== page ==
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This might sound a little crazy, but bare with me. I basically have an include file, lets say inc-navigation.html, that has absolute paths ( that are on EVERY PAGE. Well, using SSL, I can't use that same include file because it is not referencing https:// What a pain!

SO, I was maybe thinking of using htaccess to do a url rewrite of all references of HTTP to HTTPS when the browser requests a https page. Again, just to be clear, I don't want to "redirect", just "replace".

So, I have this....

RewriteCond %{HTTPS} !=on 
RewriteRule ^http$ https

but it doesn't seem to be working. I probably have the syntax wrong though. :) Of course, this is even if this type of thing is even possible!?

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migrated from Sep 3 '12 at 20:40

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up vote 1 down vote accepted

HTTPS is HTTP over SSL/TLS, which secures the transport layer, that is, the communication between the browser and the web server.

mod_rewrite rewrites requests internally or externally via redirects, but only once the request has been sent by the browser, which is too late in your case.

If you want to use your content normally hosted on plain HTTP via an HTTPS connection, you could set up a reverse proxy from the HTTPS host to the plain HTTP host. mod_proxy_http, which is bundled by default with Apache 2.x, would be able to rewrite Location headers in redirect, but not the content of the pages themselves (and their links). To do so, you may have to look at mod_proxy_html, which should be able to rewrite the links within the pages themselves.

This being said, having absolute links in your inc-navigation.html file sounds like a design mistake, it may be easier to do a search/replace to get rid of these absolute links in that file than setting up mod_proxy_html.

If some of the absolute links you're using point to other hosts, you may be able to use network-path relative references (starting with //, thus making the scheme relative). This would only work of course if these hosts are HTTPS-enabled.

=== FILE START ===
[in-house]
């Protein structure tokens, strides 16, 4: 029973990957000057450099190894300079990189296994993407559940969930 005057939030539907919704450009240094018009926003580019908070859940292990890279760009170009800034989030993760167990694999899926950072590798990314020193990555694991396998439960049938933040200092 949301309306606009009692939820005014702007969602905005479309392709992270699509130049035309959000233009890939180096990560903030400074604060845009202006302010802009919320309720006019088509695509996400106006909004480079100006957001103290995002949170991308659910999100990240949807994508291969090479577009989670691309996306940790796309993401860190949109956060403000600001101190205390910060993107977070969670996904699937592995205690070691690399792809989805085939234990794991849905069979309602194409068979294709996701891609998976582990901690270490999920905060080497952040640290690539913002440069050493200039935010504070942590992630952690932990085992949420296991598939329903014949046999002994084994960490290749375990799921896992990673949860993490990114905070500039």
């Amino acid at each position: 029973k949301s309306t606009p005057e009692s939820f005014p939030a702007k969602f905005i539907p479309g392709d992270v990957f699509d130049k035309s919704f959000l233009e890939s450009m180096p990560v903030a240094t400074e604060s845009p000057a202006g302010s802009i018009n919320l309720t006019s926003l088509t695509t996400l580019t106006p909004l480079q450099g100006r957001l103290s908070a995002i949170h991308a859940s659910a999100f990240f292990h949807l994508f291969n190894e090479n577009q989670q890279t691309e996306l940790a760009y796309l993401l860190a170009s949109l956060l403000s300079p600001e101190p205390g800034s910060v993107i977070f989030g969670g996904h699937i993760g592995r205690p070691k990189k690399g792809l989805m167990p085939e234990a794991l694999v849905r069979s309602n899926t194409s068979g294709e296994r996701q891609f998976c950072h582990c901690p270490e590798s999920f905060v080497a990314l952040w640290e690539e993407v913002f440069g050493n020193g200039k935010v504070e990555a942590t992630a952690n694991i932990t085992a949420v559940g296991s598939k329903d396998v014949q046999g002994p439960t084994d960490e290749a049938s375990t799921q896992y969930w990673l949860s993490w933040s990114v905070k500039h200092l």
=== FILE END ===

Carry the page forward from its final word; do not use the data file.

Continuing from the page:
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completely understand. I remember about 3 months ago, I used single slash URLs and if I remember right, the sitemap generator flagged those as broken links. Not exactly sure WHY, but as soon as I made them absolute, it didn't complain anymore. At any rate, I will switch to those and see what happens! I appreciate the help. – PaulHanak Sep 4 '12 at 1:39

You can't do this because you need the visitor's web browser to understand that it should be using a secure (https) connection to fetch these items, and that's not possible if you hide the new location from the visitor (which is what you do when you use RewriteRule without a redirect).

I think your best bet is to change the include file to use absolute paths which do not specify a domain or protocol. In other words, in the include file change:



everywhere such a pattern occurs.

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This would work perfectly, but then you run into the problem of subdirectories, correct? the /path/to/image varies depending on what subdirectory the user is in.... – PaulHanak Sep 3 '12 at 19:31
@PaulHanak, you seem to be getting confused between absolute-path references and relative-path references, both of which are relative references. See – Bruno Sep 3 '12 at 20:00
@Bruno, ok now you REALLY confused me! hahaha. So you are saying that both and /path/to/image/image.png are both actually relative references? Interesting! I always learned the opposite. :) At any rate, when I use the later though, there are various crawlers that now identify the image.png as a broken image since it is not "absolute" ... hehe. Any thoughts on combatting that? – PaulHanak Sep 3 '12 at 22:17
@PaulHanak. Not sure whether the comment markup made the links automatically (use back-quotes if needed) in your comment. I'm saying that is absolute, but path/image.png, /path/image.png and // are relative references. Not sure how crawlers support // but they should easily support the others. – Bruno Sep 3 '12 at 22:21

You have syntax slightly wrong, here is what you need

 RewriteCond %{HTTPS} !on [NC]
    RewriteRule ^(.*)$ https://%{HTTP_HOST}%{REQUEST_URI} [R,L]
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Hmm this doesn't seem to work either. This is redirecting EVERY URL that is loaded with http:// to a https://. My goal is to switch every http to https ONLY if the URL is already SET to https:// . Does that make sense? LOL! I've gone crosseyed... – PaulHanak Sep 3 '12 at 19:35

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